You’ve already seen our thoughts on the Broadway Bikeway, but the lanes caught the eye of Michael Andersen at the national Green Lane Project due to the lengths the city went to work around the street’s many turning conflicts. His observations were posted at StreetsBlog USA.
The Broadway Bikeway is a two-way bike lane included as part of the First Hill Streetcar project as a way to maintain bike access and improve the safety of people on foot on this key commercial street. But it’s the way the city deals with driveways that piqued Andersen’s interest:
The resulting lanes are rare in one important way: they create a two-directional protected lane on one side of a two-way street. That’s a little-used design due to the large number of possible turning conflicts. But Seattle is showing that with enough money and care, it can be done.
Andersen also praises the way bikes are not only routed behind transit stops, but that the bike lanes rise to sidewalk level to make it clear people walking have priority:
Broadway’s bike lanes actually cut the cost of the associated streetcar project significantly, because they run on top of a water line that would have had to be displaced if the streetcar had hugged Broadway’s east curb. This put the bike lanes between the transit stop and the sidewalk, a setup that’s common in Europe, and works just fine in the United States, but requires some nuance.
Here, designers raised the bike lane to sidewalk level for cyclists as they approach the transit stop, communicating to people pedaling that (like a car on a raised crosswalk) they’re no longer in their own space and should yield to pedestrians.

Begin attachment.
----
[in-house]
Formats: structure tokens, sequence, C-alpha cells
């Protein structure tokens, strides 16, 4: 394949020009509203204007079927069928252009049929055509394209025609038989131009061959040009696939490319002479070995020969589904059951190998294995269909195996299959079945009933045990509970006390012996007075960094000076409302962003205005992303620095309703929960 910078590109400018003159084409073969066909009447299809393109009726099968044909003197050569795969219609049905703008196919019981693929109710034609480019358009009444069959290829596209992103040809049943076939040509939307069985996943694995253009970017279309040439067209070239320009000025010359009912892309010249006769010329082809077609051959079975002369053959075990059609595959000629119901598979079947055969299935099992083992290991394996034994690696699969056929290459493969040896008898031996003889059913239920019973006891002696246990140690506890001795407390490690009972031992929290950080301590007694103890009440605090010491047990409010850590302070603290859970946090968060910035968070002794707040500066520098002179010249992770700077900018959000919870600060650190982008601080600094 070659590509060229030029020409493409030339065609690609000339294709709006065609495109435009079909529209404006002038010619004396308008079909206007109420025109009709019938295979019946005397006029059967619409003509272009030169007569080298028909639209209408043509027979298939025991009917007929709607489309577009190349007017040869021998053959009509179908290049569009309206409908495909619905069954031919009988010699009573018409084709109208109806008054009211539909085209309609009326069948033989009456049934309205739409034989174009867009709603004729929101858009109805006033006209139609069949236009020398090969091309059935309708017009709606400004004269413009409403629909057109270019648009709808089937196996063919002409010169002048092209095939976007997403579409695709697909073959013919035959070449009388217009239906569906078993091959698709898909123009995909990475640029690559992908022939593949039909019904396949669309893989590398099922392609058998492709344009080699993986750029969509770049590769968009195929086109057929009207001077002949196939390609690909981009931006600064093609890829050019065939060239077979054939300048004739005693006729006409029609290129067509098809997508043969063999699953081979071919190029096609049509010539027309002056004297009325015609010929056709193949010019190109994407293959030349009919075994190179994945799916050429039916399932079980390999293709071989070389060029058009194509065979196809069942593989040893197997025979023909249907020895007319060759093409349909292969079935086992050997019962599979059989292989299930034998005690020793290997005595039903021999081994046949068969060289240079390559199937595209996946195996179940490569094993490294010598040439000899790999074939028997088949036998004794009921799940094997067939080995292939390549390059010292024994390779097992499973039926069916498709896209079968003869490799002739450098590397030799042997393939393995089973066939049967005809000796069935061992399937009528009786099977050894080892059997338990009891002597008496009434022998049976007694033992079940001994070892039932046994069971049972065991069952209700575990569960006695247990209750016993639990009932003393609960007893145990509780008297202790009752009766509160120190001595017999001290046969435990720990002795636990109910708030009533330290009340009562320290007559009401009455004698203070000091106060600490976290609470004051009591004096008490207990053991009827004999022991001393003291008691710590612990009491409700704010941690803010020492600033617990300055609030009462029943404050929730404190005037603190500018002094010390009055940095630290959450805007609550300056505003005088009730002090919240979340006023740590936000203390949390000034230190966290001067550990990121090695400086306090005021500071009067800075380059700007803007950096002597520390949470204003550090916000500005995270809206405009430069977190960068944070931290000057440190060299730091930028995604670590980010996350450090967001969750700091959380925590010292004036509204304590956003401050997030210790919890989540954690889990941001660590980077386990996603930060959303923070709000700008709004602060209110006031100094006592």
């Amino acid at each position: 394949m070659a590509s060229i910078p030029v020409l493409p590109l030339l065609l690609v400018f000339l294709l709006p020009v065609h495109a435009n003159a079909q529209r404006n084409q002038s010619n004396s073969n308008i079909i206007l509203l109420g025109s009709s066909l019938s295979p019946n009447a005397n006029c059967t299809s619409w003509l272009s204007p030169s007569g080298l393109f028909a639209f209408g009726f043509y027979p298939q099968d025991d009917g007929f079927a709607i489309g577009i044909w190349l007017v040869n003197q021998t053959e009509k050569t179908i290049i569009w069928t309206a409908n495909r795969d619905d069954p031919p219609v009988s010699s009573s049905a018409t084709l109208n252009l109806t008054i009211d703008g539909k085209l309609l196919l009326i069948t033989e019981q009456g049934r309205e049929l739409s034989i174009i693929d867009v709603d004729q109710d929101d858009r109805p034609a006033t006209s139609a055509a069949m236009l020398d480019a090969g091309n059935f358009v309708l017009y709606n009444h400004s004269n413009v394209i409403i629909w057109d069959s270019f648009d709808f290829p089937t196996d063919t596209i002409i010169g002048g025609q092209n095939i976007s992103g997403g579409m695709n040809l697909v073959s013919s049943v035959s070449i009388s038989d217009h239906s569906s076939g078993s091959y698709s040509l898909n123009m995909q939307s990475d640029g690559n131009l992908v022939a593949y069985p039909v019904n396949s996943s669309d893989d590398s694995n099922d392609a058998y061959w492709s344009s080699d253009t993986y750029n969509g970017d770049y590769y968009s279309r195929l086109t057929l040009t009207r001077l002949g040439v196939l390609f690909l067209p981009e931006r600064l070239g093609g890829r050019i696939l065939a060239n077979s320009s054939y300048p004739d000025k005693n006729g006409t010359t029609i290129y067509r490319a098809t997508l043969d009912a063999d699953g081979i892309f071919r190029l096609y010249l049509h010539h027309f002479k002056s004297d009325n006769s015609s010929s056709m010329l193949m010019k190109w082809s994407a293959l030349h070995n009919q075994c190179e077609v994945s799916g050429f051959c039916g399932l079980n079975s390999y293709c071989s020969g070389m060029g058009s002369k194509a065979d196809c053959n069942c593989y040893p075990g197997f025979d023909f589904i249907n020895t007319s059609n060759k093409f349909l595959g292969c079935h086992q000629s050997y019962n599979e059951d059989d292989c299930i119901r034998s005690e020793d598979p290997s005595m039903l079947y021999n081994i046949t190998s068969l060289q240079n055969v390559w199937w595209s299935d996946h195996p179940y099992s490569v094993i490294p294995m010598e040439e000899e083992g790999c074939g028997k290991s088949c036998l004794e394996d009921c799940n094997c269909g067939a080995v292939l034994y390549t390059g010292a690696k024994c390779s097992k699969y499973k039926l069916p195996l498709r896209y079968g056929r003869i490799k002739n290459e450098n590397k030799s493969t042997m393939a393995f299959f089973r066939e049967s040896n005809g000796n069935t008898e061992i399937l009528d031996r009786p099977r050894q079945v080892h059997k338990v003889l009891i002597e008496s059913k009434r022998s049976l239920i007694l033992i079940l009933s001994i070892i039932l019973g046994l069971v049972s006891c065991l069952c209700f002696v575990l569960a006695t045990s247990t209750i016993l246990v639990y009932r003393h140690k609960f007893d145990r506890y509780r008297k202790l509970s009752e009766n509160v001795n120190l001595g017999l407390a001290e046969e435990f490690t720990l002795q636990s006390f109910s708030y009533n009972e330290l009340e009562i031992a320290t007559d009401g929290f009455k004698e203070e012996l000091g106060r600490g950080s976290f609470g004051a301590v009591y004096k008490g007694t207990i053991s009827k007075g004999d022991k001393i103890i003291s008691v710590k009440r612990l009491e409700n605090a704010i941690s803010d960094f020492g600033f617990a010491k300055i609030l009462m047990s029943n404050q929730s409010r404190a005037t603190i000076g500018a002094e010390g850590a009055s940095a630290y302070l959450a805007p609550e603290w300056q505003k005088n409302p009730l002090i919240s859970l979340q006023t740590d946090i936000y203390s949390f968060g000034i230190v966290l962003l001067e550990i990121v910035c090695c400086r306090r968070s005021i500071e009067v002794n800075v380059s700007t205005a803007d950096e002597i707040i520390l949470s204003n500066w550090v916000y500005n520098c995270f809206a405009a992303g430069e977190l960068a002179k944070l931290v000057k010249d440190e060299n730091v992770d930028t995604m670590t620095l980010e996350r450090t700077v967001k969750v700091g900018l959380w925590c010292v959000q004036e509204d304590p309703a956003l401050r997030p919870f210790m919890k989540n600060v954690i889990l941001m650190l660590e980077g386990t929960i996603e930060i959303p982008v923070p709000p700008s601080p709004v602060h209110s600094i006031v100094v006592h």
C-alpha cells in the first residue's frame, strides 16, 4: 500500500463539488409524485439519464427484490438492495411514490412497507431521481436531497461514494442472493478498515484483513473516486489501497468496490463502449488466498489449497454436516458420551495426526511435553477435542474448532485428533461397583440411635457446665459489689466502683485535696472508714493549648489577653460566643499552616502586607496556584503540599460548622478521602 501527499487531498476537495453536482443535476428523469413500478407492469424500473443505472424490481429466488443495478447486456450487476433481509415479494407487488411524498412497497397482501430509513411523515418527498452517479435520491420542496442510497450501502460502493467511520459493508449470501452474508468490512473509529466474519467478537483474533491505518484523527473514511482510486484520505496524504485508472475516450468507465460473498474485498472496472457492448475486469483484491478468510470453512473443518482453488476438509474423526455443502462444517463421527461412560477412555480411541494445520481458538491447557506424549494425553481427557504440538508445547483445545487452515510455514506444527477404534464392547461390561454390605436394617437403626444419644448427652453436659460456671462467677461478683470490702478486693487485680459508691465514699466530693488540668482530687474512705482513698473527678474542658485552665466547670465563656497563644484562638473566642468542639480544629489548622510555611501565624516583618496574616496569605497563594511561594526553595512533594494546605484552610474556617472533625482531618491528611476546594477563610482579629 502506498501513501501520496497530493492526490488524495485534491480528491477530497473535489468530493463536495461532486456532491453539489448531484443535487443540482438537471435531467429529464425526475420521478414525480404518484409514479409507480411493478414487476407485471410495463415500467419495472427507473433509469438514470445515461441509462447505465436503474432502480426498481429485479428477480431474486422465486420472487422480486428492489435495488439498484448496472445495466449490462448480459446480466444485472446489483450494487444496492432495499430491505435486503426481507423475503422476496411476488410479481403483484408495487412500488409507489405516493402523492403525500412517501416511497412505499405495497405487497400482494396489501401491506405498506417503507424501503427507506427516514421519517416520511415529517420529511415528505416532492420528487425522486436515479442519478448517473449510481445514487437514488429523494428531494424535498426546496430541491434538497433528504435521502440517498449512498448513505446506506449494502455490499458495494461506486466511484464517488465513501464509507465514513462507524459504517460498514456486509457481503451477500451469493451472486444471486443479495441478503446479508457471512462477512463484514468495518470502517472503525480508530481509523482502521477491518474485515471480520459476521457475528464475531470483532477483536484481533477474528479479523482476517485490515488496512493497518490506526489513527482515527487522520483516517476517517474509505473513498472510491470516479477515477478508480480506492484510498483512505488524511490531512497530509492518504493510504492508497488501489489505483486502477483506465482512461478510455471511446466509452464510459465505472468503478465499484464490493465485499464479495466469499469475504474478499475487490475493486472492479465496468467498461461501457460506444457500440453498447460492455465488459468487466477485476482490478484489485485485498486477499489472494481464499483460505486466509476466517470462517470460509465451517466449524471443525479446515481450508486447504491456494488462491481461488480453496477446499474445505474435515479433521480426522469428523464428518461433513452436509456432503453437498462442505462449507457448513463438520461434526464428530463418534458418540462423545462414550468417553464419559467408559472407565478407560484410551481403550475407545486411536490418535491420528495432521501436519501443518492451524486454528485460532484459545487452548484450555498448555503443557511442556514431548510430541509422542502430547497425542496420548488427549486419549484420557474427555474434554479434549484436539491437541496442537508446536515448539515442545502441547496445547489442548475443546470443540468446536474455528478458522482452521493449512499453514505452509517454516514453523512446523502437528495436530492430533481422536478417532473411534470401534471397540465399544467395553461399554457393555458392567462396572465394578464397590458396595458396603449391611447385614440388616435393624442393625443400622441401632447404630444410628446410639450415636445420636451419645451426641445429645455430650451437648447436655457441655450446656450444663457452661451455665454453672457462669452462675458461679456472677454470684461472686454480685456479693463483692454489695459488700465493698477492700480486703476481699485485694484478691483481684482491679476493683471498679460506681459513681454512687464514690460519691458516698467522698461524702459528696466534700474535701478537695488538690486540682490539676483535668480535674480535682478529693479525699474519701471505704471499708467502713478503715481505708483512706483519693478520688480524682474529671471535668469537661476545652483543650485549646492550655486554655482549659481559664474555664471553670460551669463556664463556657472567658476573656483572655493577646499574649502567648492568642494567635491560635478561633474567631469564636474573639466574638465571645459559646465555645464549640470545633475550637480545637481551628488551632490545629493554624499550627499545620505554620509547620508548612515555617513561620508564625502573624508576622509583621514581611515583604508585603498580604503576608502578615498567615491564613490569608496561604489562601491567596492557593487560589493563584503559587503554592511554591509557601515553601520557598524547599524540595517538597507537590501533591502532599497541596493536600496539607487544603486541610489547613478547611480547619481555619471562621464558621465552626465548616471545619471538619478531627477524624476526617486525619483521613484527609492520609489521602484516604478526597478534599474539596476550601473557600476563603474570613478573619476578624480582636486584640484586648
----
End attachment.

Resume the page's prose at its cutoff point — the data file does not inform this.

But there is one big problem, and regular users of the bikeway are probably familiar with it (no, I’m actually not talking about people parking in the bikeway). People constantly miss or ignore the restriction against right turns when they have a red arrow. There may be ways to adjust the design of the signals and signage to help address the problem, like lowering the bike signal to be on a different level than the standard traffic lights. Or maybe some enforcement is needed (though if so many people are disobeying it, that could point to a design problem).
But speaking of people parking in the bikeway, Capitol Hill Seattle reports on what you should do if you see it:
Photos of cars and delivery trucks blocking the Broadway bikeway continue to be readily available on Twitter. According to SDOT, no vehicle is allowed to park in the bike lane, including delivery trucks. If you see a vehicle parked in the bikeway you can report it through the city’s Find-It-Fix-It or SPD’s non-emergency line at (206) 625-5011. An SPD spokesperson said people can always call 911 if they deem the situation to be an “in-progress hazard.”